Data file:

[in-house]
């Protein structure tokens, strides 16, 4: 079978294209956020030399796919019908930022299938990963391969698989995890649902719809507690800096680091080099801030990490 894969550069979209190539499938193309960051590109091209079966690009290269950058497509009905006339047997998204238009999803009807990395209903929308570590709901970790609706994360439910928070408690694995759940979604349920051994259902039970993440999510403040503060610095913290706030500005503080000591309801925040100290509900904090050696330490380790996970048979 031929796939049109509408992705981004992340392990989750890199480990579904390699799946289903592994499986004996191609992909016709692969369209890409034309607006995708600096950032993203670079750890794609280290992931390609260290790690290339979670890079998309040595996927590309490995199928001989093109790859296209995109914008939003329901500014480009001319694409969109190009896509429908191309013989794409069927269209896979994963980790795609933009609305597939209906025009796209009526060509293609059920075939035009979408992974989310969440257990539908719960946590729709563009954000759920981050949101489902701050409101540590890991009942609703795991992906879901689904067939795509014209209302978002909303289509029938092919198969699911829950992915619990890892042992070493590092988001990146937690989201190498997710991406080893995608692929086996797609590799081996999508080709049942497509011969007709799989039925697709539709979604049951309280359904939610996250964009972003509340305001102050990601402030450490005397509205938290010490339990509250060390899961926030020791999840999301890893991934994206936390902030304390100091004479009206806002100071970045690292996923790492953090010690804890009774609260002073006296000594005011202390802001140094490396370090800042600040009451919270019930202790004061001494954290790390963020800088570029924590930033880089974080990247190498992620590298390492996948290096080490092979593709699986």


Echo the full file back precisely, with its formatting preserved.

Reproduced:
[in-house]
């Protein structure tokens, strides 16, 4: 079978294209956020030399796919019908930022299938990963391969698989995890649902719809507690800096680091080099801030990490 894969550069979209190539499938193309960051590109091209079966690009290269950058497509009905006339047997998204238009999803009807990395209903929308570590709901970790609706994360439910928070408690694995759940979604349920051994259902039970993440999510403040503060610095913290706030500005503080000591309801925040100290509900904090050696330490380790996970048979 031929796939049109509408992705981004992340392990989750890199480990579904390699799946289903592994499986004996191609992909016709692969369209890409034309607006995708600096950032993203670079750890794609280290992931390609260290790690290339979670890079998309040595996927590309490995199928001989093109790859296209995109914008939003329901500014480009001319694409969109190009896509429908191309013989794409069927269209896979994963980790795609933009609305597939209906025009796209009526060509293609059920075939035009979408992974989310969440257990539908719960946590729709563009954000759920981050949101489902701050409101540590890991009942609703795991992906879901689904067939795509014209209302978002909303289509029938092919198969699911829950992915619990890892042992070493590092988001990146937690989201190498997710991406080893995608692929086996797609590799081996999508080709049942497509011969007709799989039925697709539709979604049951309280359904939610996250964009972003509340305001102050990601402030450490005397509205938290010490339990509250060390899961926030020791999840999301890893991934994206936390902030304390100091004479009206806002100071970045690292996923790492953090010690804890009774609260002073006296000594005011202390802001140094490396370090800042600040009451919270019930202790004061001494954290790390963020800088570029924590930033880089974080990247190498992620590298390492996948290096080490092979593709699986």